Wednesday, November 20, 2013

Why Do You Need Two Wreaths?

“Why Do You Need Two Wreaths?”
Copyright 2013 by Lori-Ann Willey

I usually have a “Veteran Story” to relay after spending half or nearly all day at a Veteran’s hospital with Paul.  Today was no different, though I thought we were going to leave without a story that touched my heart in one way or another.  Today was Paul’s annual physical, and that means once a year, a full day of waiting in one waiting room after another is not only the general rule, but expected.  Today was a “light” day with only eight appointments scheduled.  

After Paul’s last appointment with Judi, the RN of the SCI (Spinal Cord Injury) clinic, we gave hugs and once again thanked her for always being there for us, and not just us, but for the love and attention she gives all her disabled Veteran patients and families.  Judi is an “Unsung Hero” of the SCI clinic, and a remarkable woman to say the least.  A woman who dedicates herself to her patients come Hell or high water.  Once, she had an opportunity to take an amazing job elsewhere, but she did not take the job, because as she told us, ‘I love all these guys.  I know them better than anyone does!  I couldn’t leave.’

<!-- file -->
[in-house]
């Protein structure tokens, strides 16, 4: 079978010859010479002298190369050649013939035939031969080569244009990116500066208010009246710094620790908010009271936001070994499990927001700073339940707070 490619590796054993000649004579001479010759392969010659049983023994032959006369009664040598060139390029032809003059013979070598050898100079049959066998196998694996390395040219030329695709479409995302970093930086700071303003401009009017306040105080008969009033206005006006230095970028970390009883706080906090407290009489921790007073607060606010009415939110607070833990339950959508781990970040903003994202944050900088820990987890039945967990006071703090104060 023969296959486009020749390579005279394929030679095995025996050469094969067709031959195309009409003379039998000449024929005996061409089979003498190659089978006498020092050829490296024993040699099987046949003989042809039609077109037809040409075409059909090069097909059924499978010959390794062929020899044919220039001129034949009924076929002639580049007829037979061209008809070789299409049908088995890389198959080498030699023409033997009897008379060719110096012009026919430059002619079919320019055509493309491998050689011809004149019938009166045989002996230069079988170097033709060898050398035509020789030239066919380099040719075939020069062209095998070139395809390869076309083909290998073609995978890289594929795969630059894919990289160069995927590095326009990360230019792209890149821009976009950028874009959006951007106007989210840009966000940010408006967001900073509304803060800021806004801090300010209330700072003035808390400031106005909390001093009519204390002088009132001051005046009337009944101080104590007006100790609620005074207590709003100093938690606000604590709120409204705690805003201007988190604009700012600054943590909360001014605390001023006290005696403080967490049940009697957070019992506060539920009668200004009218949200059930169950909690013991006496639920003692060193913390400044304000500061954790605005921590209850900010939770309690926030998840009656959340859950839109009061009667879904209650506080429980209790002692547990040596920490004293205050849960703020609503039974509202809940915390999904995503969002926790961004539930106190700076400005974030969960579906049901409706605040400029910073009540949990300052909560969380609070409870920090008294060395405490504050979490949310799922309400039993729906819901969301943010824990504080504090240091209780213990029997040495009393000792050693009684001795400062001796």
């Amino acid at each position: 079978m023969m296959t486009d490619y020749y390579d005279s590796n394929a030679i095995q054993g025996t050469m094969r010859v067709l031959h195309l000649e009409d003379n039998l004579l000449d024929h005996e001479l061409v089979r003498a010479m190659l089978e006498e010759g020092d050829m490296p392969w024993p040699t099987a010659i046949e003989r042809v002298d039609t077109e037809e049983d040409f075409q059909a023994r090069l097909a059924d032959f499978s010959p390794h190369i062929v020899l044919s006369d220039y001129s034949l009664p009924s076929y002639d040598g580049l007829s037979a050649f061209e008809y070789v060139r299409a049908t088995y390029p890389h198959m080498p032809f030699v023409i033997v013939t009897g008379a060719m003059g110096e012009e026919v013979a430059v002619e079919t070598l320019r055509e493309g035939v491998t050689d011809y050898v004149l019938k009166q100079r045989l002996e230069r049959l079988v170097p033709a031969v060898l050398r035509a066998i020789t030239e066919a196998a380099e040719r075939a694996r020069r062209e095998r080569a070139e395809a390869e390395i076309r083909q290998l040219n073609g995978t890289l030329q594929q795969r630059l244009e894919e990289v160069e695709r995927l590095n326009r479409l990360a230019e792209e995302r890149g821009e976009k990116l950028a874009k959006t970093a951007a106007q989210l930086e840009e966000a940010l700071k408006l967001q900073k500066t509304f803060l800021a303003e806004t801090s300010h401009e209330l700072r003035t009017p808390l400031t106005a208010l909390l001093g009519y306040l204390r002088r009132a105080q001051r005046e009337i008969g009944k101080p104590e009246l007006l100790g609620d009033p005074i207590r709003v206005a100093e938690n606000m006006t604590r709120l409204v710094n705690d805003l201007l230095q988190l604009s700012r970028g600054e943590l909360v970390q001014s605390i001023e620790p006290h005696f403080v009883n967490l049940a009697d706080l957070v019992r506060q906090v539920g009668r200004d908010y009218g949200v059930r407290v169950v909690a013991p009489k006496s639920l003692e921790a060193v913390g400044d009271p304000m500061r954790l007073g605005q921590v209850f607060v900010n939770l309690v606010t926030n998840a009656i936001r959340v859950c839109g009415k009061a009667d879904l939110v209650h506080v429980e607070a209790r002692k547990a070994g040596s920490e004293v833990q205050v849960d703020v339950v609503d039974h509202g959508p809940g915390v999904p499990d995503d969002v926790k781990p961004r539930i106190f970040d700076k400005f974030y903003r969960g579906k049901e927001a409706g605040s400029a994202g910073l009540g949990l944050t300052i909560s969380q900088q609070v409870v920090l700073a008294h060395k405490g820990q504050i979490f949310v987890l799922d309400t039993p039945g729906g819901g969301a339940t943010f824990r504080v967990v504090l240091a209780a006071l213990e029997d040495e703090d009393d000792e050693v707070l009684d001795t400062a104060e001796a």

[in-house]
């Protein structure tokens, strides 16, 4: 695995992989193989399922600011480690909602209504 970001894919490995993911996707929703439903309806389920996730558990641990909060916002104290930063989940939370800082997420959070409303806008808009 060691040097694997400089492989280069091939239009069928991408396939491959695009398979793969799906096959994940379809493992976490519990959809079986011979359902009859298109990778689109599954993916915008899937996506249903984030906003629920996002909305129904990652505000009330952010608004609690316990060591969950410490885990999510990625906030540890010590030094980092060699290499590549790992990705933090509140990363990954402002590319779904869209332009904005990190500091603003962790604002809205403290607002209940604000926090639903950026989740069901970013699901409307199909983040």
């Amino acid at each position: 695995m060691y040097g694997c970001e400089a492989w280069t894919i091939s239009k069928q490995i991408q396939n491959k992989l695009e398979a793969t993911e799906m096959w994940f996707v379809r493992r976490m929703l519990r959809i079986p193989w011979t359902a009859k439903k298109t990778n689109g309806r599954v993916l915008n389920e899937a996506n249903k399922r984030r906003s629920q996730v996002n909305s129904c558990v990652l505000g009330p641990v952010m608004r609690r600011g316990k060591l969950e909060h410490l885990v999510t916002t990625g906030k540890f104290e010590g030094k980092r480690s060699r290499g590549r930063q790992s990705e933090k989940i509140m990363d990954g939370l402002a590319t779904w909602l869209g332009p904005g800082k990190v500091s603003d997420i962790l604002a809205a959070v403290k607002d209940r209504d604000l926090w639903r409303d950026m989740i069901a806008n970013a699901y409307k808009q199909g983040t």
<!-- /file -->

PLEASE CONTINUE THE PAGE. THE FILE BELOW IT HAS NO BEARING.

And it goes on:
As we exited the elevator on the ground level, I found myself disappointed that I had not yet heard a Veteran’s story.  Of all the waiting rooms we sat in, not one Veteran opened up.  I do not know if it was because it was early in the morning, or just a somber day of reflection.  I will never know, but I do know that I felt that I was the one missing out.   

The exit was just up ahead, when we came to an intersection in the hallway.  Our hallway was to merge into a larger hallway.  We stopped and waited for a few people to stroll on by, and as the last man walked past, I chuckled out to him, “Watch out.  He might take you out!”  I was referring to Paul and his wheelchair, but speaking to the man walking.  He turned and chuckled as he murmured something I could not hear or understand.

We turned the corner and continued down the hallway behind the man, when he stopped and spoke.  He was going to let us go past him.  We smiled and the second he spoke, we stopped to listen to his words.  He spoke with a smile.  He was an older stout man I’d guess to be in his lower 70’s, and like some people when they strike up a conversation, he kind of started mid thought so it took me a couple of sentences to piece together his topic.  This is what he told us: